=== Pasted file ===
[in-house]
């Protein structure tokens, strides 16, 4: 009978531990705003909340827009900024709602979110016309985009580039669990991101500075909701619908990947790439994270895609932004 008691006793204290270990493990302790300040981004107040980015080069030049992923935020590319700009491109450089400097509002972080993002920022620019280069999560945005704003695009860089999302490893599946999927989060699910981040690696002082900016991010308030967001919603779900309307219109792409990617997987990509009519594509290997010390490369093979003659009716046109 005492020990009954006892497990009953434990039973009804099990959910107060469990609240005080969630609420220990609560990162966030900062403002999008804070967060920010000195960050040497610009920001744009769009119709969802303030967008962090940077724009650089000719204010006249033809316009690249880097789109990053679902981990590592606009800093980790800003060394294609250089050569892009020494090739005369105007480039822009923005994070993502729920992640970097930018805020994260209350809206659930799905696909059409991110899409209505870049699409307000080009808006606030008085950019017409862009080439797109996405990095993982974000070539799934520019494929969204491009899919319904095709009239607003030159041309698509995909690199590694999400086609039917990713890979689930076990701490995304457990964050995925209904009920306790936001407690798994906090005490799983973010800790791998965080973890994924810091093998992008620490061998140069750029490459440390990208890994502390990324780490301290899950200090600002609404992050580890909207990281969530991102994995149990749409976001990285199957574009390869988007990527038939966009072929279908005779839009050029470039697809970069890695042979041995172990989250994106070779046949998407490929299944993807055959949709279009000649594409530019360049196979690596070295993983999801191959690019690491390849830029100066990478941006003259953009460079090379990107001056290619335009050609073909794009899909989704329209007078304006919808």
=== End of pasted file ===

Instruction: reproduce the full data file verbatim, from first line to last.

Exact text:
[in-house]
């Protein structure tokens, strides 16, 4: 009978531990705003909340827009900024709602979110016309985009580039669990991101500075909701619908990947790439994270895609932004 008691006793204290270990493990302790300040981004107040980015080069030049992923935020590319700009491109450089400097509002972080993002920022620019280069999560945005704003695009860089999302490893599946999927989060699910981040690696002082900016991010308030967001919603779900309307219109792409990617997987990509009519594509290997010390490369093979003659009716046109 005492020990009954006892497990009953434990039973009804099990959910107060469990609240005080969630609420220990609560990162966030900062403002999008804070967060920010000195960050040497610009920001744009769009119709969802303030967008962090940077724009650089000719204010006249033809316009690249880097789109990053679902981990590592606009800093980790800003060394294609250089050569892009020494090739005369105007480039822009923005994070993502729920992640970097930018805020994260209350809206659930799905696909059409991110899409209505870049699409307000080009808006606030008085950019017409862009080439797109996405990095993982974000070539799934520019494929969204491009899919319904095709009239607003030159041309698509995909690199590694999400086609039917990713890979689930076990701490995304457990964050995925209904009920306790936001407690798994906090005490799983973010800790791998965080973890994924810091093998992008620490061998140069750029490459440390990208890994502390990324780490301290899950200090600002609404992050580890909207990281969530991102994995149990749409976001990285199957574009390869988007990527038939966009072929279908005779839009050029470039697809970069890695042979041995172990989250994106070779046949998407490929299944993807055959949709279009000649594409530019360049196979690596070295993983999801191959690019690491390849830029100066990478941006003259953009460079090379990107001056290619335009050609073909794009899909989704329209007078304006919808």